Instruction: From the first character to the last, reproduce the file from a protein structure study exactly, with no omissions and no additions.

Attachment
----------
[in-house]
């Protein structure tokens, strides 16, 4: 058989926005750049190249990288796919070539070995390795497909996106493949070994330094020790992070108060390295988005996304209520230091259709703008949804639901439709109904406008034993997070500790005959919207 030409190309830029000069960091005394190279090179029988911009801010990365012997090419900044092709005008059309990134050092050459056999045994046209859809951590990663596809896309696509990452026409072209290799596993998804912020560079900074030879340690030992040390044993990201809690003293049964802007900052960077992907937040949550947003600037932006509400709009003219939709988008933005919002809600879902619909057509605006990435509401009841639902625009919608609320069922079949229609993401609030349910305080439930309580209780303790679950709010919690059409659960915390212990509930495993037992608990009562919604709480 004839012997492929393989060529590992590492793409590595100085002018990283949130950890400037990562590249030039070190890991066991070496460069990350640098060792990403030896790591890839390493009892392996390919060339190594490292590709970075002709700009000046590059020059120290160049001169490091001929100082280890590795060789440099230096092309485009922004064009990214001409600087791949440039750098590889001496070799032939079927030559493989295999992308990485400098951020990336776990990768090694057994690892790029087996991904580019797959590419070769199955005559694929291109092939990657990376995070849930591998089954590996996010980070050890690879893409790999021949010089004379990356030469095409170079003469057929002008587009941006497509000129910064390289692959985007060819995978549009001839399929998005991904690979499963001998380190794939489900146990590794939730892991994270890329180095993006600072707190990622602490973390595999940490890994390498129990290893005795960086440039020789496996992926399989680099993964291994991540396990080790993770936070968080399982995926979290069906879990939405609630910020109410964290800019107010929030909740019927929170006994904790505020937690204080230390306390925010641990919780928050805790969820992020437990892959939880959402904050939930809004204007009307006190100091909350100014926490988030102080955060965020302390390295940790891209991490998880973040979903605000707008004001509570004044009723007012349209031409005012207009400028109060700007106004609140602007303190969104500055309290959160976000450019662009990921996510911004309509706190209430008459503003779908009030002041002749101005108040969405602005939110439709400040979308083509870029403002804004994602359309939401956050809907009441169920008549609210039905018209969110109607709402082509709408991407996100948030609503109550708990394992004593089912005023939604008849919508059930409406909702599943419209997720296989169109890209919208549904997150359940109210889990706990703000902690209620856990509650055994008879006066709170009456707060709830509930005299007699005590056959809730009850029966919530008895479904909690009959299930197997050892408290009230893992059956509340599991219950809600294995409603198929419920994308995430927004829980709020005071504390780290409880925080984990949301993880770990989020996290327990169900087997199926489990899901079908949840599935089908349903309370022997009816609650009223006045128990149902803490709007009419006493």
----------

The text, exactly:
[in-house]
């Protein structure tokens, strides 16, 4: 058989926005750049190249990288796919070539070995390795497909996106493949070994330094020790992070108060390295988005996304209520230091259709703008949804639901439709109904406008034993997070500790005959919207 030409190309830029000069960091005394190279090179029988911009801010990365012997090419900044092709005008059309990134050092050459056999045994046209859809951590990663596809896309696509990452026409072209290799596993998804912020560079900074030879340690030992040390044993990201809690003293049964802007900052960077992907937040949550947003600037932006509400709009003219939709988008933005919002809600879902619909057509605006990435509401009841639902625009919608609320069922079949229609993401609030349910305080439930309580209780303790679950709010919690059409659960915390212990509930495993037992608990009562919604709480 004839012997492929393989060529590992590492793409590595100085002018990283949130950890400037990562590249030039070190890991066991070496460069990350640098060792990403030896790591890839390493009892392996390919060339190594490292590709970075002709700009000046590059020059120290160049001169490091001929100082280890590795060789440099230096092309485009922004064009990214001409600087791949440039750098590889001496070799032939079927030559493989295999992308990485400098951020990336776990990768090694057994690892790029087996991904580019797959590419070769199955005559694929291109092939990657990376995070849930591998089954590996996010980070050890690879893409790999021949010089004379990356030469095409170079003469057929002008587009941006497509000129910064390289692959985007060819995978549009001839399929998005991904690979499963001998380190794939489900146990590794939730892991994270890329180095993006600072707190990622602490973390595999940490890994390498129990290893005795960086440039020789496996992926399989680099993964291994991540396990080790993770936070968080399982995926979290069906879990939405609630910020109410964290800019107010929030909740019927929170006994904790505020937690204080230390306390925010641990919780928050805790969820992020437990892959939880959402904050939930809004204007009307006190100091909350100014926490988030102080955060965020302390390295940790891209991490998880973040979903605000707008004001509570004044009723007012349209031409005012207009400028109060700007106004609140602007303190969104500055309290959160976000450019662009990921996510911004309509706190209430008459503003779908009030002041002749101005108040969405602005939110439709400040979308083509870029403002804004994602359309939401956050809907009441169920008549609210039905018209969110109607709402082509709408991407996100948030609503109550708990394992004593089912005023939604008849919508059930409406909702599943419209997720296989169109890209919208549904997150359940109210889990706990703000902690209620856990509650055994008879006066709170009456707060709830509930005299007699005590056959809730009850029966919530008895479904909690009959299930197997050892408290009230893992059956509340599991219950809600294995409603198929419920994308995430927004829980709020005071504390780290409880925080984990949301993880770990989020996290327990169900087997199926489990899901079908949840599935089908349903309370022997009816609650009223006045128990149902803490709007009419006493």